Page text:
The Animal Health industry and Veterinary profession are not large, by any stretch of the imagination. Compared to industries and professions such as Manufacturing, Engineering, and Healthcare, they’re quite small.

This means many things, one of which is that word can travel quickly within the Animal Health industry and Veterinary profession. At the very least, it travels more quickly than if you worked within the other industries listed above. This can become problematic if you’ve damaged your personal brand and/or “burned bridges” in your career.

I’ve been a recruiter and search consultant in the Animal Health industry and Veterinary profession for 25 years. When I started in recruiting, there was no such thing as personal branding. Perhaps more specifically, no one used the phrase “personal branding.” That’s because personal branding did exist. It’s just that no one was really talking about it, and it wasn’t something that people recognized.

In terms of a definition of personal branding, I’d like to use a quote by motivational speaker Jay Danzie:

“Your smile is your logo, your personality is your business card, how you leave others feeling after having an experience with you becomes your trademark.”

The part of this quote that is important is, “how you leave others feeling after having an experience with you.” That’s essentially the definition of personal branding: how people feel after having an experience with you. Because how they feel about their experience will directly impact what they think about you. Those two things go hand-in-hand.

Obviously, you want people to have a positive experience every time they interact with you. This could be in person, over the phone, or even through email or text. The better the experience is, the more positive your personal brand becomes, and the more positive your personal brand becomes, the bigger the advantage you have in terms of growing your Animal Health or Veterinary career.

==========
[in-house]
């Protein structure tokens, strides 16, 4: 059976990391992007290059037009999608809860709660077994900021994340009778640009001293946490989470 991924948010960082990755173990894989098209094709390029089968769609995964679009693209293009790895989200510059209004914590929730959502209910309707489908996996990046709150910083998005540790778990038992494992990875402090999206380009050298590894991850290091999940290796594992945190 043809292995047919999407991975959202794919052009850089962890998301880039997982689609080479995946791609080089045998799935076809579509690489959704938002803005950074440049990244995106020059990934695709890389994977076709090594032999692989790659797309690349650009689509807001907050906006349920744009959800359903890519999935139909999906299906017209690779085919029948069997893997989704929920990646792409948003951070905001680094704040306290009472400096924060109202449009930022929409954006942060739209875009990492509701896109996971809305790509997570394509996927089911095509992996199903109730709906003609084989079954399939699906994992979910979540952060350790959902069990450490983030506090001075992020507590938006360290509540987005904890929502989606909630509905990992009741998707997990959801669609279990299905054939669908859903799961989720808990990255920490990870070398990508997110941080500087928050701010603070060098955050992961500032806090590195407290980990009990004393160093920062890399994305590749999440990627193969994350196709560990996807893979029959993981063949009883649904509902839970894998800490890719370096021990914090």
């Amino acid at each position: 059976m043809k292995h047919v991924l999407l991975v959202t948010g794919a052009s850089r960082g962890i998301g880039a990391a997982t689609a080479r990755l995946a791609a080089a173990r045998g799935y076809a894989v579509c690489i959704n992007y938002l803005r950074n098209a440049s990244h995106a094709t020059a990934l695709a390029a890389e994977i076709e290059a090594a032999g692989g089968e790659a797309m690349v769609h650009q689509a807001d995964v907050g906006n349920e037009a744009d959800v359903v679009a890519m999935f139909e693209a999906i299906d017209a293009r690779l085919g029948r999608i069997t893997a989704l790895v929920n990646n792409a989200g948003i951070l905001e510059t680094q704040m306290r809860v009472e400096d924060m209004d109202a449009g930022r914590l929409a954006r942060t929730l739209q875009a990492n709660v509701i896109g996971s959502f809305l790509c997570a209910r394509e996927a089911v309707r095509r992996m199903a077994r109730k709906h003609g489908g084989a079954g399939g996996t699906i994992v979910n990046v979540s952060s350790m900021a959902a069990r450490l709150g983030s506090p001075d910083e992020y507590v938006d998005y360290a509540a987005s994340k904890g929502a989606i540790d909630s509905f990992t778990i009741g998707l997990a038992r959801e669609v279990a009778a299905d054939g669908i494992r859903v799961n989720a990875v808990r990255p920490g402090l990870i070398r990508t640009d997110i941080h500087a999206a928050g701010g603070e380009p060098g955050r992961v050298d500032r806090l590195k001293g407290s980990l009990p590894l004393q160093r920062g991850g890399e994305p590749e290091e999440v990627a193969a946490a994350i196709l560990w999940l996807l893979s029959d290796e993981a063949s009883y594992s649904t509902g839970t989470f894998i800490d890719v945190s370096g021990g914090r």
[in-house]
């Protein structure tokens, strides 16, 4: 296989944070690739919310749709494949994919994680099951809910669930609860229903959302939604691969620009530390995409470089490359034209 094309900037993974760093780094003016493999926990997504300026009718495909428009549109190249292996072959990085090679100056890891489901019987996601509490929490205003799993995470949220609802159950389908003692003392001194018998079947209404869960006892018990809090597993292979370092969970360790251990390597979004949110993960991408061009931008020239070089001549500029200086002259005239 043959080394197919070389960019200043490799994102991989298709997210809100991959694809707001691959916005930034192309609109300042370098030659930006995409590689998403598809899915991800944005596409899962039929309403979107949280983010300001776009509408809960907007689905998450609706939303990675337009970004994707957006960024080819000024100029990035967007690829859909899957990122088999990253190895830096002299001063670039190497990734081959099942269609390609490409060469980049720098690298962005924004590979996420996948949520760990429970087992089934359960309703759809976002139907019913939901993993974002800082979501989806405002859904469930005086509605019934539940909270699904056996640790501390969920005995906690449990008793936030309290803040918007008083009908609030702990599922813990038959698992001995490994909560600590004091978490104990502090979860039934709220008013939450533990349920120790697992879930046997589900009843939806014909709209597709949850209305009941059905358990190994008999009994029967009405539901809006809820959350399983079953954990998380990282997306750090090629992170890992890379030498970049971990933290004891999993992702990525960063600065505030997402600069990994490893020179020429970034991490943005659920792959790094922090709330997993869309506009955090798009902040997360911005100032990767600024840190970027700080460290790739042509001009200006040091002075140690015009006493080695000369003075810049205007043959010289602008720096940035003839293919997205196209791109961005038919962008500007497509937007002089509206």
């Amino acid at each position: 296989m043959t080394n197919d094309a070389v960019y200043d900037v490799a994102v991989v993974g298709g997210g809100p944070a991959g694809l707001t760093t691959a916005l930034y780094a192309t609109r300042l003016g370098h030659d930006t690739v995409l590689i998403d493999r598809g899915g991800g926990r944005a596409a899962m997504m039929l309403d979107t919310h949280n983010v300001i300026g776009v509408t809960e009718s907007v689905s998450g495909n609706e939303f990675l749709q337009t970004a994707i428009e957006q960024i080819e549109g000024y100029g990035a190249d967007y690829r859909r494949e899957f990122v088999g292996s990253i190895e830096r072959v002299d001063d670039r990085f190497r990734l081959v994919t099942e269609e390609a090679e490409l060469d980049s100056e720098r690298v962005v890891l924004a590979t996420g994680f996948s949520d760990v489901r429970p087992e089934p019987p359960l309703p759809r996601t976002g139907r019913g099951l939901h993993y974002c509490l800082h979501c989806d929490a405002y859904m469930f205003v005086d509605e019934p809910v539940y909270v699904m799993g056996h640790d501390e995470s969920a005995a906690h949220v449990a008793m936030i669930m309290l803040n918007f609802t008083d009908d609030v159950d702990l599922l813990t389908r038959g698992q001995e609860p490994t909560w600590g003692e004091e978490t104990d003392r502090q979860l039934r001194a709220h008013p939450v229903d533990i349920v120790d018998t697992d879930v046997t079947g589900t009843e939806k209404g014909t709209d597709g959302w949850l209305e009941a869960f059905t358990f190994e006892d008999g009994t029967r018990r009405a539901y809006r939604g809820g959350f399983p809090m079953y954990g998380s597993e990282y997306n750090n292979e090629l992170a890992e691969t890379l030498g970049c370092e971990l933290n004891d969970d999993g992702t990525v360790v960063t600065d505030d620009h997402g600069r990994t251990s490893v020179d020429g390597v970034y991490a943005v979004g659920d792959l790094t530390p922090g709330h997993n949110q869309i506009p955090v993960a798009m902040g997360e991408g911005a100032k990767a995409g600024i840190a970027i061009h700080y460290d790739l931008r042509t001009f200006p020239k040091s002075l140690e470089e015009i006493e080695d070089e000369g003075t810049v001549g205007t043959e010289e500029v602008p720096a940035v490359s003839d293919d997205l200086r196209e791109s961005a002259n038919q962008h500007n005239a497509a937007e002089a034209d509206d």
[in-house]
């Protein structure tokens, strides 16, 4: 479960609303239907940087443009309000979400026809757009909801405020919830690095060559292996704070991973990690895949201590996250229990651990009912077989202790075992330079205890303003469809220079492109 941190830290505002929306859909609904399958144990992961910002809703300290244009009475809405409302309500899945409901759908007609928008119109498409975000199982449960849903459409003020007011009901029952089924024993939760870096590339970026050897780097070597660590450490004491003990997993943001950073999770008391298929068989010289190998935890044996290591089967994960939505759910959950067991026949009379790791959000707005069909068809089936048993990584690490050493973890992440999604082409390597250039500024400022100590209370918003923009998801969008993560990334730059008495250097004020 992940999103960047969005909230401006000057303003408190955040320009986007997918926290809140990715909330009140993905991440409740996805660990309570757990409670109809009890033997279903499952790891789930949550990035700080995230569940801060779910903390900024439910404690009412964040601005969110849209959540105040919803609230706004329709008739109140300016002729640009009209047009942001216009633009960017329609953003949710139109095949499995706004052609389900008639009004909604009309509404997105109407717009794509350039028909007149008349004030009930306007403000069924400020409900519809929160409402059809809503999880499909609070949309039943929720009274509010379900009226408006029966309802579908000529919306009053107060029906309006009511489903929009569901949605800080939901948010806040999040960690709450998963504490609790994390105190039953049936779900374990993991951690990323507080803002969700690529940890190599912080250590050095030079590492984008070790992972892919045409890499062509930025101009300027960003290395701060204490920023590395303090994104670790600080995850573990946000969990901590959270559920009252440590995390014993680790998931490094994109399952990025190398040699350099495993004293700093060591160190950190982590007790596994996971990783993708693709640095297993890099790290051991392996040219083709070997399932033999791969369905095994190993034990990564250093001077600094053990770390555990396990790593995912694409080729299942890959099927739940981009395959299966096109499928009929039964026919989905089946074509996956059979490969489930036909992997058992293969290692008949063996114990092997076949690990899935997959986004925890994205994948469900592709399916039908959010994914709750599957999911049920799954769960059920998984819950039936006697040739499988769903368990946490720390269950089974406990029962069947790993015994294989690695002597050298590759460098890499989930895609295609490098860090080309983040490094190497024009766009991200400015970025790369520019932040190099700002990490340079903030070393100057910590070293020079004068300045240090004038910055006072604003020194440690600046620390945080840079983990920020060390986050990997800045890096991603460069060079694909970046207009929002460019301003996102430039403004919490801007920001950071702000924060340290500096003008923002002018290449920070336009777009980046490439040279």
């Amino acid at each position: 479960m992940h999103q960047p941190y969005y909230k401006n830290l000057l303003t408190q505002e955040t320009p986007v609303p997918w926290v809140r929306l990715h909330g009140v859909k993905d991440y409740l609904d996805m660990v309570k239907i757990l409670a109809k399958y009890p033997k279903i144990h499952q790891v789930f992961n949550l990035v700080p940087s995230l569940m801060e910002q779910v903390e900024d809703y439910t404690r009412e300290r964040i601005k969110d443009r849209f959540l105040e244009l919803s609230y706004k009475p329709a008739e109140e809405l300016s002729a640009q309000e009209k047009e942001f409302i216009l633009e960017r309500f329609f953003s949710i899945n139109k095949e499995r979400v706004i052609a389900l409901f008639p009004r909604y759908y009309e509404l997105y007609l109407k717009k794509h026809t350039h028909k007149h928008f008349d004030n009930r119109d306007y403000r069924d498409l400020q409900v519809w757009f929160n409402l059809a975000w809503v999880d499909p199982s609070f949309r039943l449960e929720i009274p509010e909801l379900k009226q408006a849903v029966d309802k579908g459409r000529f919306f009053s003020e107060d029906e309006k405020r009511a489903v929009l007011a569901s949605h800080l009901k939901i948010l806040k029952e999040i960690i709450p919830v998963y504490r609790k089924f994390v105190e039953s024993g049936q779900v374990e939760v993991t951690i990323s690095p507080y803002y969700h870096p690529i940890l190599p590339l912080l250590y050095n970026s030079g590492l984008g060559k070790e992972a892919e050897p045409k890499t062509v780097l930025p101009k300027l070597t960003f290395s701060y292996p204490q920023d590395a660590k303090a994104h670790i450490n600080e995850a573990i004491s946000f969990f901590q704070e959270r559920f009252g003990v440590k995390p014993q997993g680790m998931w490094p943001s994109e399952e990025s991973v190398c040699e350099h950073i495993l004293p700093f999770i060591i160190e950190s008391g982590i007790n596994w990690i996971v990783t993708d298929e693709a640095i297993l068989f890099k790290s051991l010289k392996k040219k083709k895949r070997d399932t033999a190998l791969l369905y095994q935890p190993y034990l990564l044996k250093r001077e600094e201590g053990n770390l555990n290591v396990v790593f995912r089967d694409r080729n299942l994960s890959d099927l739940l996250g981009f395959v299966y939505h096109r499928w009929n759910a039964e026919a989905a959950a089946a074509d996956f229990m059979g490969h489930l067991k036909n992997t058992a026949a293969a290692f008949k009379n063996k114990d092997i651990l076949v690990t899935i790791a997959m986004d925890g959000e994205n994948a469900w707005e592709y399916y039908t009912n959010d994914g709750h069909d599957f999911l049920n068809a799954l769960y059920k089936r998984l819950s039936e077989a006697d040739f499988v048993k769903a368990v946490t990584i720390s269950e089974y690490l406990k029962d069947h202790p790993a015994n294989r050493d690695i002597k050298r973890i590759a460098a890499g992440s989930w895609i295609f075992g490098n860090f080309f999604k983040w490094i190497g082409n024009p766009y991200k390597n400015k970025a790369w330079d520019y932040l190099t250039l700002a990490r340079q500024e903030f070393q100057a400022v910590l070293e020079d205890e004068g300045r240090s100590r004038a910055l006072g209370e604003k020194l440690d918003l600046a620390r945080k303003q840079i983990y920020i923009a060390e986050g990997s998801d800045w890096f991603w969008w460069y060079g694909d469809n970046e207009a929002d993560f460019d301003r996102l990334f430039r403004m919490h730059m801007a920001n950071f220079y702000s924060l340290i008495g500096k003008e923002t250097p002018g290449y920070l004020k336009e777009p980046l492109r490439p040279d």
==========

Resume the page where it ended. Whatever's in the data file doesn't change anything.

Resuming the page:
However, there are two forces working against people’s desire to brand themselves in a positive way:

  1. The current state of the employment marketplace, especially conditions within the Veterinary profession
  2. The “immediate gratification mindset”

In regard to the first force, there is a shortage of qualified candidates in the job market within most industries, including the Animal Health industry and Veterinary profession. Because of this, top talent and the best candidates have the leverage in the majority of hiring situations. This means employers need the candidates more than the candidates need the employers, specifically because there are so many employment opportunities available. The problem is that when a person has leverage in such a situation, the temptation exists to not just use the leverage, but to abuse it.

In terms of the “immediate gratification mindset,” it has become more commonplace for people to place a higher priority on what is short-term gain, as opposed to taking the long view and the “big picture” into consideration. Unfortunately, when a person has this mindset, it makes it easier to abuse the leverage they have in a situation. In other words, they’re more willing to run the risk of branding themselves in a negative way if it means they’ll receive the immediate gratification that they’re seeking.